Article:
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1986 GM truck with Quadrajet computer carb, Customer wants a cam that has a nice little performance idle to it. But still wants it to pass smog. Any suggestions? I'm going to research some cam companies and see if anything off the shelf exists. Thank you, Ken
 

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Put in a 220 @ .050" cam or similar in it and add around 20% E85 or isopropyl alcohol (91% by volume) to the tank come smog time. It will run like sh!t, but it will help it pass the HC and NOx portions of the test. Just be sure to drain the tank and flush the lines immediately after smog.


Cole
 

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Put in a 220 @ .050" cam or similar in it and add around 20% E85 or isopropyl alcohol (91% by volume) to the tank come smog time. It will run like sh!t, but it will help it pass the HC and NOx portions of the test. Just be sure to drain the tank and flush the lines immediately after smog.


Cole
That's what I wanted, the .050 number, Comp has a cam with that duration. Thank You
 

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That's what I wanted, the .050 number, Comp has a cam with that duration. Thank You
I'm not necessarily saying to use that duration only. There are a number of things that will effect idle quality. Two cams with 220 @ .050", one has 108 lobe separation and the other at 114 lobe separation will idle very differently. I just gave the 220 as a reference point.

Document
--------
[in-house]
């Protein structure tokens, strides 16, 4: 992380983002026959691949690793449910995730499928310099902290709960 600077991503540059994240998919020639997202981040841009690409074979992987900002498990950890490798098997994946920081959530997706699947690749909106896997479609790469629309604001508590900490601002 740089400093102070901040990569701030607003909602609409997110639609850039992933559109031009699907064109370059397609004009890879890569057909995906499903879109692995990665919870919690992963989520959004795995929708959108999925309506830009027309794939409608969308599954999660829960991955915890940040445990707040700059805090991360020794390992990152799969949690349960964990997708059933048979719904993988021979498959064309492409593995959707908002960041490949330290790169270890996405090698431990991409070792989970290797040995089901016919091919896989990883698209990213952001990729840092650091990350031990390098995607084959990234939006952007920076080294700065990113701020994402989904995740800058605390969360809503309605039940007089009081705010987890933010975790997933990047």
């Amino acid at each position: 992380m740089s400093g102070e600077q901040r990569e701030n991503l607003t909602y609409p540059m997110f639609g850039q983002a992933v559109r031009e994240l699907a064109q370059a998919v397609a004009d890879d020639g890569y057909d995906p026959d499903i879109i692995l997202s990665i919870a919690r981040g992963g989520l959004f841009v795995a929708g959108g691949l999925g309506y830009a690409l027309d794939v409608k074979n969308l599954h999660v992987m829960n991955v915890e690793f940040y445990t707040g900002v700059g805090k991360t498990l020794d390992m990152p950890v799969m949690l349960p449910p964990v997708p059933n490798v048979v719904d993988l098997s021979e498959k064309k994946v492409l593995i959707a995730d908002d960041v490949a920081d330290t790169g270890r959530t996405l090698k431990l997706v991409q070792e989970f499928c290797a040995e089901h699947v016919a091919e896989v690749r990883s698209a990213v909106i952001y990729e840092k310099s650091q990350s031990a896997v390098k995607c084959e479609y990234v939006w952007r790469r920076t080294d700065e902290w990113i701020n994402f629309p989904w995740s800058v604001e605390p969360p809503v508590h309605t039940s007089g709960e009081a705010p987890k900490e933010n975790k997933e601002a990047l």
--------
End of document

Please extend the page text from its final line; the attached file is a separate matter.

Also, by just putting a cam in it to make it "sound cool" is not going to cut it. You will also need to make tuning adjustments and be prepared to spend some time with it. I can't say that I'm a fan of the Quadrajet, but I'm sure there are a few people that can tune it to suit the changes.
 

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Discussion Starter #5
I'm not necessarily saying to use that duration only. There are a number of things that will effect idle quality. Two cams with 220 @ .050", one has 108 lobe separation and the other at 114 lobe separation will idle very differently. I just gave the 220 as a reference point.

Also, by just putting a cam in it to make it "sound cool" is not going to cut it. You will also need to make tuning adjustments and be prepared to spend some time with it. I can't say that I'm a fan of the Quadrajet, but I'm sure there are a few people that can tune it to suit the changes.

Agree, The comp cam is 114 and is designed for computer controlled, just wanted another opinion on duration. I think the 220 will give him the idle he wants without changing the converter or gears.
 

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Agree, The comp cam is 114 and is designed for computer controlled, just wanted another opinion on duration. I think the 220 will give him the idle he wants without changing the converter or gears.
with a 114 sep, i bet it still sounds stock
 

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Discussion Starter #8
This has to pass smog, any recommendations on lobe center and duration and .050. Doesn't have to sound like a top full car.
 

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220 @ .050 on 114 LSA will be barely noticeable idle.
I had the GM Hot Cam Kit in my '94 LT1 and it's 218/228 @ .050" with a 112 LSA, and it sounded pretty good and passed smog. This was a hydraulic roller though.

I'm pretty sure the '86 truck 350 is going to be a flat tappet, so the 220/220 should have similar or slightly less overlap to the hyd. roller, which will affect the idle quality/sound.